Geographically Indeterminate Fantasies, Online
Art F City
(Paddy Johnson, Michael Anthony Farley & Rea McNamara)
Geographically Indeterminate Fantasies: The Animated GIF as Place looks at artists who use GIFs to present fully realized environments—architectural spaces, alternate realities, cyberspace utopias, cyberpunk dystopias or personal escapes. Organized by GIFs as web pages, GIFs as stand-alone images and GIFs as series, the show tracks a number of themes: the city as a network of personal and social spaces, the personification of the landscape as avatar, the browser, or more broadly, the digital as space and ubiquitous battlefield.
With this inaugural online exhibition for Providence College—Galleries, we have assembled artist-designed GIF environments ranging from 3D rendered spaces to collage and video-sourced footage. Also on view are newly commissioned landscape GIFs by Jonathan Monaghan, Brenna Murphy, Clement Valla, and Giselle Zatonyl, as well as a related reading list by Claire Evans. Featuring over 25 artists and displaying more than 100 animated GIFs, Geographically Indeterminate Fantasies, serves as both a vision of artists’ new worlds, and as a document of our own aspirations and anxieties.
Artists can now become their own architects, urban planners or benevolent dictators of alternate realities. Whether establishing an allegorical world to confront political issues or appropriating and accumulating imagery that surrounds them, landscape GIFs often reflect the generational anxieties of their makers: powerlessness in the face of climate change, a nearly-nomadic lifestyle as a result of gentrification and other social issues, and ever-accelerating changes in the natural and built environment.
The beauty of the GIF, though, is that it exists outside of these realities. Now 28 years old, the GIF is the aging poster child for the placeless image. Standardized to slip in and out of various software, HTML pages, projectors and mobile phone screens, it thrives in the unbounded space of the Internet. The GIF is often referred to as a type of “micro-cinema,” but in reality it holds more in common with proto-cinematic art forms, such as the stained-glass window, sequential mosaic or architectural procession. Like these, it can tell a story but is most effective at inspiring wonder.
For many of the artists in this show, space itself is the story. Whether the barren black and white landscapes of Peter Burr or a futuristic city by Hugo Moreno, architecture, landscapes and movement within spaces are the subject. This breaks from a lot of art, theatre and cinematic history, where landscapes simply provide the context within which other narratives unfold.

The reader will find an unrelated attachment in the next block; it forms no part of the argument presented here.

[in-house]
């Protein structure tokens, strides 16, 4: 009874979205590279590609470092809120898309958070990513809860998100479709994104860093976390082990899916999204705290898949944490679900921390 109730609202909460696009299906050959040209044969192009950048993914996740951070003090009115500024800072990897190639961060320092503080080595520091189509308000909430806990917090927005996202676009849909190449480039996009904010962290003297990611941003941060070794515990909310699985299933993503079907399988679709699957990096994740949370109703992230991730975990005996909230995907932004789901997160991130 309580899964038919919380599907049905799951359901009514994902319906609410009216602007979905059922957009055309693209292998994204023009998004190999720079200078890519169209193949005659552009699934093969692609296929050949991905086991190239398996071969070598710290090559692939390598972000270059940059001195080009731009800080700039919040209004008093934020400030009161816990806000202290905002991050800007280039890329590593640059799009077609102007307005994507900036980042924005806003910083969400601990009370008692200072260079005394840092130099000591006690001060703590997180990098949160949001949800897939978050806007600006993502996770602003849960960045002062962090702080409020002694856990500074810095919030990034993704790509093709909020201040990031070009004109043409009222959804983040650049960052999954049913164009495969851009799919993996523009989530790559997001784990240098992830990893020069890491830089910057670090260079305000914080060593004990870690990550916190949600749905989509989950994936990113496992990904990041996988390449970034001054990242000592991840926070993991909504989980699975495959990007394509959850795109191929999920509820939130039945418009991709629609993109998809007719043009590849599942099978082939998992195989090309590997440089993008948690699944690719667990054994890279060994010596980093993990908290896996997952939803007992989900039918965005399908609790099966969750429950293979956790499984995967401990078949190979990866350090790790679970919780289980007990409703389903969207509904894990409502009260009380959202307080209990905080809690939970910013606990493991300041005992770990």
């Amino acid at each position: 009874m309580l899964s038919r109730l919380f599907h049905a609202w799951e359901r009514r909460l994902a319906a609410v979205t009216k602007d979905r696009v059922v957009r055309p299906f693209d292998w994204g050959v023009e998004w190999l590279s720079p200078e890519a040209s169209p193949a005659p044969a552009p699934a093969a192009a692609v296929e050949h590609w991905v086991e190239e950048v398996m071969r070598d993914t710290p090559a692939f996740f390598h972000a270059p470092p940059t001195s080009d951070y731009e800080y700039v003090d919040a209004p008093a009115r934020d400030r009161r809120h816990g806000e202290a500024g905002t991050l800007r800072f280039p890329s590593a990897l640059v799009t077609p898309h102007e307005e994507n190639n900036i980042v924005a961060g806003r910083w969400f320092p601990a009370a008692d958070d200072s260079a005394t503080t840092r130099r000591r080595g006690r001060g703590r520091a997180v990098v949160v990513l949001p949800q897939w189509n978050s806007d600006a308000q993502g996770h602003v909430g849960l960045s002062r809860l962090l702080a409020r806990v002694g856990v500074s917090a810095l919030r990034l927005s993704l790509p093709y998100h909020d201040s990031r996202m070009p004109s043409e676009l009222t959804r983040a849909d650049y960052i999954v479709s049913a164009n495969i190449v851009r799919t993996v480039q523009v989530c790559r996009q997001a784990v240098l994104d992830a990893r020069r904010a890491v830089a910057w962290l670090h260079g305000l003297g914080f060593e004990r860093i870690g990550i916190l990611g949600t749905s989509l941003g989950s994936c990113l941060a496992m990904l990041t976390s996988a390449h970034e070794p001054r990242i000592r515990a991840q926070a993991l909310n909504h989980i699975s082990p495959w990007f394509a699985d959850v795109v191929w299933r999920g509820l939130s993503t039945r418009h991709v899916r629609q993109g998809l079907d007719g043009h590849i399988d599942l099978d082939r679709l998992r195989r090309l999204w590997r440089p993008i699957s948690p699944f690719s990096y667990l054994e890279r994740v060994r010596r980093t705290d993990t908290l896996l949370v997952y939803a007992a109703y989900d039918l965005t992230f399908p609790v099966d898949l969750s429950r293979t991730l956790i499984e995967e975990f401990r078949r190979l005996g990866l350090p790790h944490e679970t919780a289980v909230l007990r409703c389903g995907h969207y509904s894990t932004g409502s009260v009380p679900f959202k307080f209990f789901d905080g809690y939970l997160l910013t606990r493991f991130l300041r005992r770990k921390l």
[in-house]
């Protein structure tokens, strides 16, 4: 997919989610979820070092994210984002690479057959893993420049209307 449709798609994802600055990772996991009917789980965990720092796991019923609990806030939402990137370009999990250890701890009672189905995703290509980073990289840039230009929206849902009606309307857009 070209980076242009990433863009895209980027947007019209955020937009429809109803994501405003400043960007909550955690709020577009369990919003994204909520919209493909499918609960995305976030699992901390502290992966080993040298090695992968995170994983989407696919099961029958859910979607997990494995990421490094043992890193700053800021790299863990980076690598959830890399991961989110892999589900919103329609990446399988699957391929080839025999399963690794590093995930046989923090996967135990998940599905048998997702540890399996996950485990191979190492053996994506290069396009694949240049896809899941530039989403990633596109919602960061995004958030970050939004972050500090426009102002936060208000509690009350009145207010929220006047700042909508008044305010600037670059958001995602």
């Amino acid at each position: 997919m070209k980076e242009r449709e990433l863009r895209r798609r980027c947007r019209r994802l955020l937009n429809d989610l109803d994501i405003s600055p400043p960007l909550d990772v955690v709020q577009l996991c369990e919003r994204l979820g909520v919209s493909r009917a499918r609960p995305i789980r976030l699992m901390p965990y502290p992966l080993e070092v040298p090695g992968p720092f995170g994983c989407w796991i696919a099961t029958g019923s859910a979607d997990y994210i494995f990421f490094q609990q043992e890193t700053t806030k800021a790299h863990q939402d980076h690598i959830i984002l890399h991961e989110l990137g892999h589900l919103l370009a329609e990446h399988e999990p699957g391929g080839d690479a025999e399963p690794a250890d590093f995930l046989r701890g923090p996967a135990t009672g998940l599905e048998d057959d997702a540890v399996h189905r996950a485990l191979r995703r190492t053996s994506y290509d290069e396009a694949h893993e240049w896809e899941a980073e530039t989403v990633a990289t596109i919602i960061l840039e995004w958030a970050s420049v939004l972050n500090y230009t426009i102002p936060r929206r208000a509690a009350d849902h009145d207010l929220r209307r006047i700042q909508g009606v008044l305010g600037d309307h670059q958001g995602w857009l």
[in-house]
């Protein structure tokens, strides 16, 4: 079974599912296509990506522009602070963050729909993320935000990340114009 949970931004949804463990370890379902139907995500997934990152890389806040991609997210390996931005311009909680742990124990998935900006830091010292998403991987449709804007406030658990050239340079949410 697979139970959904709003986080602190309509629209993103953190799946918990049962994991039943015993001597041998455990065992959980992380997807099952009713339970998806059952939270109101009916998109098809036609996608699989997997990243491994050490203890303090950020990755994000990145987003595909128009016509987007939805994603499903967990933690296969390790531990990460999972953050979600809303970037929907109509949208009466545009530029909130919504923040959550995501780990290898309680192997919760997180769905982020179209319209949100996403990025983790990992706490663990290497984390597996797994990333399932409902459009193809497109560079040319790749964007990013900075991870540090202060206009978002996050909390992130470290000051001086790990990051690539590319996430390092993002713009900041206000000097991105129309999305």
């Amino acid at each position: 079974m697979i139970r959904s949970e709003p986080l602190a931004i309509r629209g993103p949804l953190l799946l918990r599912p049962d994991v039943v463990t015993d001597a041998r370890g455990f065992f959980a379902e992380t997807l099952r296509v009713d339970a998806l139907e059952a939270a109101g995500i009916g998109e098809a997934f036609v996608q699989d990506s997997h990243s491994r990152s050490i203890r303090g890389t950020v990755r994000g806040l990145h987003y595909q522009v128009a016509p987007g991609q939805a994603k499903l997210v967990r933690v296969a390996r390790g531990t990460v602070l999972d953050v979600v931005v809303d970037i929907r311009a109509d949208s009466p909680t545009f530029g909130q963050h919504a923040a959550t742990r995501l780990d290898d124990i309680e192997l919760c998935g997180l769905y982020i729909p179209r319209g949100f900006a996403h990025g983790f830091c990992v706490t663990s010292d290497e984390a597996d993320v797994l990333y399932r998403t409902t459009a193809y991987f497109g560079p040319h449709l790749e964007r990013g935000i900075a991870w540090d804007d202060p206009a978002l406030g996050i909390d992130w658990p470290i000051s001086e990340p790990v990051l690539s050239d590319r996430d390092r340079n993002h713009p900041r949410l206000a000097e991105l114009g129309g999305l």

Sometimes, a GIF world can provide an outlet for acting out aggressions, as in the militaristic battle scenes of Robby Rackleff and Elektra KB. In Rackleff’s imagined first-person shooter games, there is a sense of frustration with the real world’s lack of excitement with video games, which in many ways shape adolescent worldviews. Here, Rackleff plays his gloriously over-the-top protagonist “Blue Leader,” navigating a world of archetypal tropes with infinite lives and no consequences. Elektra KB’s fantastical world The Theocratic Republic of Gaiaserves as an allegorical homeland created from a sense of necessity—the artist has spent most of her life as a migrant, living between politically unstable or repressive nations. Anxieties over oppression—from religious authority to gender/racial inequality—are battled out in KB’s fictional country by a group of masked rebel women who are metaphorically marching to war to exact revenge on political paranoia over “the other.” KB has perhaps best summarized the urgency of her militant aesthetic by quoting Frantz Fanon from his 1961 book The Wretched of the Earth: “Either one must remain terrified or become terrifying.”
Rather than directly inhabiting their constructed environments, other artists insert themselves or the viewer as avatars or surrogates. Faith Holland’s Visual Orgasms personifies a collage of waterfalls as an endless moment of sexual ecstasy. Wickerham & Lomax allow the viewer to “cruise” a dim, hazy nightclub as a series of personalized, absurdly specific cursors—a reference to the implied interactivity of customizable web experiences. Here they circle a round bar, which could be seen as an eerily empty queer panopticon. Whoever might use the space would do so to see and be seen, bringing into question the way identity is constructed and portrayed both in gay nightlife and online.